Community memberships


#1

I would like to know what techie communities people here are members of, and/or how you network with your professional peers. I’ve been tasked with writing blogs for the college I work at, and I want to write on the benefits of networking on online communities.


#2

This one is it for me, at least that I am active in. I lurk on reddit tech threads but that’s not helpful.


#3

I’ll talk about PASS until you slap duct tape over my mouth.

Edit: we’re in-person, on Twitter, on slack, webinars, pretty much everywhere.


#4

You’re not going to want to hear this, but I keep getting new work positions through different guys I meet at strip clubs. Hey, networking is networking.


#5

I’ve attended some local PASS events in the past as well, and found them good for networking.

In my new (ish) role as a Business Analyst, I’ve joined the International Institute of Business Analysts, but I haven’t really explored it much… now that things are calming down here, I really should.


#6

/heads to Home Depot to pick up some duct tape. :slight_smile:


#7

My industry niche is somewhat smaller, so I mostly meet people when they’re assisting opposing counsel.

This year, for the first time (long overdue), I went to the big conference, which is hosted by the big software company, in my field, but the conference has grown to include complimentary but not necessarily related markets/products. (The “big” software company in our niche was bought by a much larger software and services company with broader tech-related product lines.) I already knew most of the people I talked to there. While I met a few new folks, I’m not sure it would count as networking, because what they do isn’t really what I do.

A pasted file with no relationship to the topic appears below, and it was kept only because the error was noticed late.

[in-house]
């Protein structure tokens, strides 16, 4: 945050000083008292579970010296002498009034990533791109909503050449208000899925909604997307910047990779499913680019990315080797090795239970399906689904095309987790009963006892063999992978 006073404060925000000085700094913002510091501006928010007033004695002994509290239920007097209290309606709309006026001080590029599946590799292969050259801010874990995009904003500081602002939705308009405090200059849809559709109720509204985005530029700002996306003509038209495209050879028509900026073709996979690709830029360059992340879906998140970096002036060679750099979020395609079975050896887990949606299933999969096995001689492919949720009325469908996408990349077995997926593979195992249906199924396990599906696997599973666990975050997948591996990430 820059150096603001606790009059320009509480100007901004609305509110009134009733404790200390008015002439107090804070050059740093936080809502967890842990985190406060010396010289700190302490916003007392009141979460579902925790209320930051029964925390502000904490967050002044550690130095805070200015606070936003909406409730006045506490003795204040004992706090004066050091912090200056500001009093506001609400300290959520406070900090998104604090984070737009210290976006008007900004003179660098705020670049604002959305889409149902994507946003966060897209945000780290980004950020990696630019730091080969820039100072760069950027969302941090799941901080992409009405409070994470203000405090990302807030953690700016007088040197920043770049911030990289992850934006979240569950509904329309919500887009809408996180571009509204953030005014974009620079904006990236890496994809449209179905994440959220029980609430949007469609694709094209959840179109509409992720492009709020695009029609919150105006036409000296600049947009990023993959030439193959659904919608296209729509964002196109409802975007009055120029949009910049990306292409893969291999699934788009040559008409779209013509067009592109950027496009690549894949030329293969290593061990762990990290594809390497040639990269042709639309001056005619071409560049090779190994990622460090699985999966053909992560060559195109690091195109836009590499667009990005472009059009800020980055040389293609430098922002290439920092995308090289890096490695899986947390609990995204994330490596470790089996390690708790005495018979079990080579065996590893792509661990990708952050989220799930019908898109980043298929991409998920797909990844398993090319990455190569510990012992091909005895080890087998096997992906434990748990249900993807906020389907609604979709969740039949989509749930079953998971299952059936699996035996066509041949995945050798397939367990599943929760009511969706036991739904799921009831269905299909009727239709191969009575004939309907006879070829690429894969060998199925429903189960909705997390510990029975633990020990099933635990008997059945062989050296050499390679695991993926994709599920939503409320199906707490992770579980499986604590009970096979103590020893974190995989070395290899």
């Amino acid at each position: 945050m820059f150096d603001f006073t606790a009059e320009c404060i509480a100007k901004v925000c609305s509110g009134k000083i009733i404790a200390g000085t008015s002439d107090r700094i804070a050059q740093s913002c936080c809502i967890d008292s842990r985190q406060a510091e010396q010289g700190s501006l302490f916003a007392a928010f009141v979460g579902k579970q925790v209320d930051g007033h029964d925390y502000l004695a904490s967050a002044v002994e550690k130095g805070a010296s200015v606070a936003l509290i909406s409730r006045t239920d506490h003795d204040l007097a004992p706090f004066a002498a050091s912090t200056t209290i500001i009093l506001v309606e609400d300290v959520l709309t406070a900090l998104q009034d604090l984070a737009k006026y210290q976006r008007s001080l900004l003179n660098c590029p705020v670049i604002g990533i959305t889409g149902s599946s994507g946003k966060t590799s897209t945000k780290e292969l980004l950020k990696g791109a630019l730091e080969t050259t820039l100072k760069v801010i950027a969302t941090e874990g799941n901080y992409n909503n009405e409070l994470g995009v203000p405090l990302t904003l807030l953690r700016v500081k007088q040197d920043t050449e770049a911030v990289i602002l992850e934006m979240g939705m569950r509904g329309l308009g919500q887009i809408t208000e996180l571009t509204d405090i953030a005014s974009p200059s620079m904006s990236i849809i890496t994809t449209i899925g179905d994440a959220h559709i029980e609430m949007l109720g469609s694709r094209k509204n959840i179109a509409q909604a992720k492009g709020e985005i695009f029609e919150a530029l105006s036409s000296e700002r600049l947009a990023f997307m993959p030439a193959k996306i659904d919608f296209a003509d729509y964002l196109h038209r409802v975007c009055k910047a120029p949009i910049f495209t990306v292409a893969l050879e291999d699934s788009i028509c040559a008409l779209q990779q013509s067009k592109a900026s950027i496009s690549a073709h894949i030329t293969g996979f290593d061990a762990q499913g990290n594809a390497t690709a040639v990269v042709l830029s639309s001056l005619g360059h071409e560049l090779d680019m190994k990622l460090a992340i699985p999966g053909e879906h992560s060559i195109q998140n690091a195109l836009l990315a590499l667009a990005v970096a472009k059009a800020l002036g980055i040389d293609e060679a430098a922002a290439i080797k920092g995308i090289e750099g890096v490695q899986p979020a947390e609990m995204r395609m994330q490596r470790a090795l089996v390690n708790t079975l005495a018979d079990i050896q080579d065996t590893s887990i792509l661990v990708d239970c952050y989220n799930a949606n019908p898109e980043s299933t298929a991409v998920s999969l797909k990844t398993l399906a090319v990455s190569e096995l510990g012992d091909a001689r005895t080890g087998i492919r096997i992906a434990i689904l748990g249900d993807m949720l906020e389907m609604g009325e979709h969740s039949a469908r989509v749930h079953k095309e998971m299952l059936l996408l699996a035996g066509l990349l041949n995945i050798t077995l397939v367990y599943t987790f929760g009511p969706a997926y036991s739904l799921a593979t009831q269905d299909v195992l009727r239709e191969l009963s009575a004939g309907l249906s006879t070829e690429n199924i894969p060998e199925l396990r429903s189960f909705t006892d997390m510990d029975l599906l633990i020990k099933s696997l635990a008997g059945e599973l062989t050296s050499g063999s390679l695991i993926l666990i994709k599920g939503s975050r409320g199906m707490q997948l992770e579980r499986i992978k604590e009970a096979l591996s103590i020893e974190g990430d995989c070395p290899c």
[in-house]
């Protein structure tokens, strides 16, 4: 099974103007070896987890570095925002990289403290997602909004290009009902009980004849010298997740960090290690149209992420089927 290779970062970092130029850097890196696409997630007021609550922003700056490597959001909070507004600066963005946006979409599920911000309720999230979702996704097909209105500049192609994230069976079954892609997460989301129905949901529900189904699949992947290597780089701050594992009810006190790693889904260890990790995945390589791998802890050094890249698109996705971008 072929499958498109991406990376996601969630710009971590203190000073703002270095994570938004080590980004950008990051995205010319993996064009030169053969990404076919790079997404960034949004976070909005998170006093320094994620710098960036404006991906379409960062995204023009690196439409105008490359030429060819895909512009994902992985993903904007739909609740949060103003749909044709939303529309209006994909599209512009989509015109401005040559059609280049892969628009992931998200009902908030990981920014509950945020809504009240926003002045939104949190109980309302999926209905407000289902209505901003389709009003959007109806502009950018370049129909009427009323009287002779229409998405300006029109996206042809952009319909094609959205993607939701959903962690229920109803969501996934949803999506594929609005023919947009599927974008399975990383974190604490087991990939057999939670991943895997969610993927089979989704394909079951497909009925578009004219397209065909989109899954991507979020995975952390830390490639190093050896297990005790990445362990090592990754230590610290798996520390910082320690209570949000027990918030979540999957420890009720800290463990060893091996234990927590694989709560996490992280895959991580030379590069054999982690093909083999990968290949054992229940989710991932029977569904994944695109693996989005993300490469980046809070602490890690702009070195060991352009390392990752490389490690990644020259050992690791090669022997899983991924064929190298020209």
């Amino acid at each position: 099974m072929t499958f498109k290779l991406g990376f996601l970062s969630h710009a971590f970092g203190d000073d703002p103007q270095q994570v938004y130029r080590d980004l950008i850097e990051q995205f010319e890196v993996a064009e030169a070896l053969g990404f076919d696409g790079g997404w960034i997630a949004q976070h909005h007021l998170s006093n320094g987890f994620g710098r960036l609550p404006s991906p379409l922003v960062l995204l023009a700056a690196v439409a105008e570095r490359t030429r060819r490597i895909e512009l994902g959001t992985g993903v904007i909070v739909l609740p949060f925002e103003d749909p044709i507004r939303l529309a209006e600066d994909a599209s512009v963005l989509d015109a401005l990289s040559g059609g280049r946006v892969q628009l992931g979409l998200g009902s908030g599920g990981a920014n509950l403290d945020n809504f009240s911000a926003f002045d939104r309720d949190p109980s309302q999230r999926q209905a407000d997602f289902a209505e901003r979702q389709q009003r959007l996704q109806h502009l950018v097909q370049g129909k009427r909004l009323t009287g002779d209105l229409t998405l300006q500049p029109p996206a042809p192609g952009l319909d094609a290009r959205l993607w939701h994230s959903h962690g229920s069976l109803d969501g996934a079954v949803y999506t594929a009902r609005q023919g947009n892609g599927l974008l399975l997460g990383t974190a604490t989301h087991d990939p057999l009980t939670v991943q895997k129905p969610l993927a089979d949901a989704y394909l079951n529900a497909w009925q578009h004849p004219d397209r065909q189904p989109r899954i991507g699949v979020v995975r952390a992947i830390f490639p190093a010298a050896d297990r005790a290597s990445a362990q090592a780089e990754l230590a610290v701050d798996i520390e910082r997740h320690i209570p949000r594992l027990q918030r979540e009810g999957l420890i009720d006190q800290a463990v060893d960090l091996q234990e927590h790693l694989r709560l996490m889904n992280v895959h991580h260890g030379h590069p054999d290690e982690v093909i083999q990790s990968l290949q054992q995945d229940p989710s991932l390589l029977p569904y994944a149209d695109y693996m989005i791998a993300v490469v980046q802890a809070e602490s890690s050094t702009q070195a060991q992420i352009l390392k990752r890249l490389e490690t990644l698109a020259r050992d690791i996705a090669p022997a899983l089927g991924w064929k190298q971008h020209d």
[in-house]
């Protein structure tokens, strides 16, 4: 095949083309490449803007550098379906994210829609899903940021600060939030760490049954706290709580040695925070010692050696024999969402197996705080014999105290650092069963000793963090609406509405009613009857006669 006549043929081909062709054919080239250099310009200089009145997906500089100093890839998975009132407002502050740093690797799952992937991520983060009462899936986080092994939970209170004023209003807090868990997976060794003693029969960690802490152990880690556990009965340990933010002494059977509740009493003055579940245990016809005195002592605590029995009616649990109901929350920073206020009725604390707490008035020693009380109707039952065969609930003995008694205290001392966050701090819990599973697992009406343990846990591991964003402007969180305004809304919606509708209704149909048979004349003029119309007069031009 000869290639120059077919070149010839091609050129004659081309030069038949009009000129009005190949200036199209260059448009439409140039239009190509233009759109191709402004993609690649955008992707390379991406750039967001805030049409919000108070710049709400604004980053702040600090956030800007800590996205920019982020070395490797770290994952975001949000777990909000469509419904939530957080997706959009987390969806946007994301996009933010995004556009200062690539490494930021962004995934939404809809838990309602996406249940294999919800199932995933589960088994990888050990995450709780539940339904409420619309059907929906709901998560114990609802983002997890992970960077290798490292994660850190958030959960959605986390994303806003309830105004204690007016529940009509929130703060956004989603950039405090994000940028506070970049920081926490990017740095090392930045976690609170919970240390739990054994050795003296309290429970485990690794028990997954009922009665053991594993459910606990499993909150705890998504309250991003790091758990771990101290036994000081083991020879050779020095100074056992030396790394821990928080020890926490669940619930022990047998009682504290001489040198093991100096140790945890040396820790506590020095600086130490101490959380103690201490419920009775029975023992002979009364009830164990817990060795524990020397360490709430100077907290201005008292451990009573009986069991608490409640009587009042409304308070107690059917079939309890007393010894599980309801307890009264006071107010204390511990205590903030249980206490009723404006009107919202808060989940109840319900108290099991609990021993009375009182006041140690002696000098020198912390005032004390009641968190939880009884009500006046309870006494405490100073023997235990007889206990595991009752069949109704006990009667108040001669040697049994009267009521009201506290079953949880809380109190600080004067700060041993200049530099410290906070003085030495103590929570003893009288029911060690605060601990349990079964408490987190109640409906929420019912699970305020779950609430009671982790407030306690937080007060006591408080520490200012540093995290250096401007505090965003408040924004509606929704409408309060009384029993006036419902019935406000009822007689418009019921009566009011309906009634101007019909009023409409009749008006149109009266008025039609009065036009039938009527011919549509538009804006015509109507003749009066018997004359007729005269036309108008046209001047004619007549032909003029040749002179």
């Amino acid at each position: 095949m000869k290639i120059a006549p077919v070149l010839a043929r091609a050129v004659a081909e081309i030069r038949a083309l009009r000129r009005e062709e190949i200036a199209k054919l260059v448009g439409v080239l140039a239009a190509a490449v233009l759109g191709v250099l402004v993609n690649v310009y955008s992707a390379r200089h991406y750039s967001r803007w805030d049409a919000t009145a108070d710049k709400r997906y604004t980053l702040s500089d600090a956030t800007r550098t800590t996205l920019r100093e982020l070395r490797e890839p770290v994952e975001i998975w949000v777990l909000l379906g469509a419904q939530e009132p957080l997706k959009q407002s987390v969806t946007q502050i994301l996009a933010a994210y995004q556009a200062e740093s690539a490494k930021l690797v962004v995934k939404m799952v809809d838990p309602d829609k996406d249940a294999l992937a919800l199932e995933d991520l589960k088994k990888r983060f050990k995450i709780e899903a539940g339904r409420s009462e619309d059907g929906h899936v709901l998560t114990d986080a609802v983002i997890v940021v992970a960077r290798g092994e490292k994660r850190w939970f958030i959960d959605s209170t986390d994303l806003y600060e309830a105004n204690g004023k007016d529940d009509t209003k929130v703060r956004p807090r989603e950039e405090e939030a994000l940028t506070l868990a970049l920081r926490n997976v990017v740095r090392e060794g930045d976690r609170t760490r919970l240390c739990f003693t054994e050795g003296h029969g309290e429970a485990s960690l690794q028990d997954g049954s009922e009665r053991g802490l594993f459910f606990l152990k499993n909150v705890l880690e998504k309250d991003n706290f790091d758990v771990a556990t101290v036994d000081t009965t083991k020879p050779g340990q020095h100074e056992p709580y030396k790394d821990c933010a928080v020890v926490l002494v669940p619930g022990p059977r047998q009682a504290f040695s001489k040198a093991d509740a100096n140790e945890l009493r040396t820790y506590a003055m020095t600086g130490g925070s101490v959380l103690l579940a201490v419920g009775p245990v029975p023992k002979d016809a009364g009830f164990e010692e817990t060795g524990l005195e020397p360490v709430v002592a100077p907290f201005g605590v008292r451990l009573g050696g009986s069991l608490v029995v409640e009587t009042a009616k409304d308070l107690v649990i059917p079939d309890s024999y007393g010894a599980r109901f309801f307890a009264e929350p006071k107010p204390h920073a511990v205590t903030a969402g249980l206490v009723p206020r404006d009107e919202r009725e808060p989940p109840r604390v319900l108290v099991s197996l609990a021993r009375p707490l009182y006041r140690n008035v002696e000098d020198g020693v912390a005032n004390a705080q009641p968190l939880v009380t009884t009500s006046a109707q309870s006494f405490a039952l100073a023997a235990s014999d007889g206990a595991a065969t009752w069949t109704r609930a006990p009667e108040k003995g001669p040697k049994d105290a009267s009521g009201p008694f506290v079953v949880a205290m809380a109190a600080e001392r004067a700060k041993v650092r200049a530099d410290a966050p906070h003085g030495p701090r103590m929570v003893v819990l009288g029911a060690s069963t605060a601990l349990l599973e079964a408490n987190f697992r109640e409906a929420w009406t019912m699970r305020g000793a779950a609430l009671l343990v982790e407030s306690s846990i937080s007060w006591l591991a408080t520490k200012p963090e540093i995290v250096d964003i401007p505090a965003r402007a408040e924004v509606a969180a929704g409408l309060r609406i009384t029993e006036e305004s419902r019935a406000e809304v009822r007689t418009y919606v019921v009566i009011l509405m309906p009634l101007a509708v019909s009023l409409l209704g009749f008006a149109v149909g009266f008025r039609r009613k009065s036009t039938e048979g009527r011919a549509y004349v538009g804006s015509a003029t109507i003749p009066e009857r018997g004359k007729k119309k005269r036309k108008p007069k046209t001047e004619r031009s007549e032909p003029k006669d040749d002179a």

So, much like @Johtoguy, this forum might count as my networking group. I guess maybe the support forum for the software I use, but I’m not on there very frequently anymore, and it is almost 100% shop talk.


#8

I’m part of an anesthesia group and a Mom’s with a DVM group. They are super helpful. We try to meet up irl at conferences and the like but it gets hard.

Or is this not what you meant. :rofl::rofl:


#9

All of this is great. Keep them coming.


#10

I’m part of a number of (global) closed communities specific to my speciality. I also lurk on many technical lists and on reddit, interactions are relatively low in number.

IRL I also attend various speciality events, with the usual weighting of mostly local, some national, and a few international. I’ve spoken at a number of those, and in the past I’ve blogged a bit - something I need to get back into the habit of doing.

There’s also stuff internal to the org I work at, but it’s a large one, so we’re a bit atypical there.


#11

This is the only social type thing I’m on. Other than this, I’m a member/contributor of several SQL and Powershell groups. Does it count that I read The Onion?


#12

We gotta talk.

Are you in the SQL Community Slack?


#13

What is pass? At a passing glance its hard to tell.


#14

Right from the front page:

PASS is your invitation to a global community of over 250,000 like-minded data professionals who leverage the Microsoft Data Platform. Becoming a member unlocks incredible year-round learning and professional development opportunities, virtual webinars, in-person networking, and mentorship.

PASS (formerly known as Professional Association for SQL Server) is an international organization for data professionals (DBAs, developers, analysts, Business Intelligence, etc.) primarily focused on MS SQL Server. It has done immeasurable things for me both professionally and personally, and once you immerse yourself in the community, the bonds are like family (we’re talking about vacation plans for next summer and I’m already thinking “ok, I know a dozen people in this city, a half-dozen over there, 4 here…”).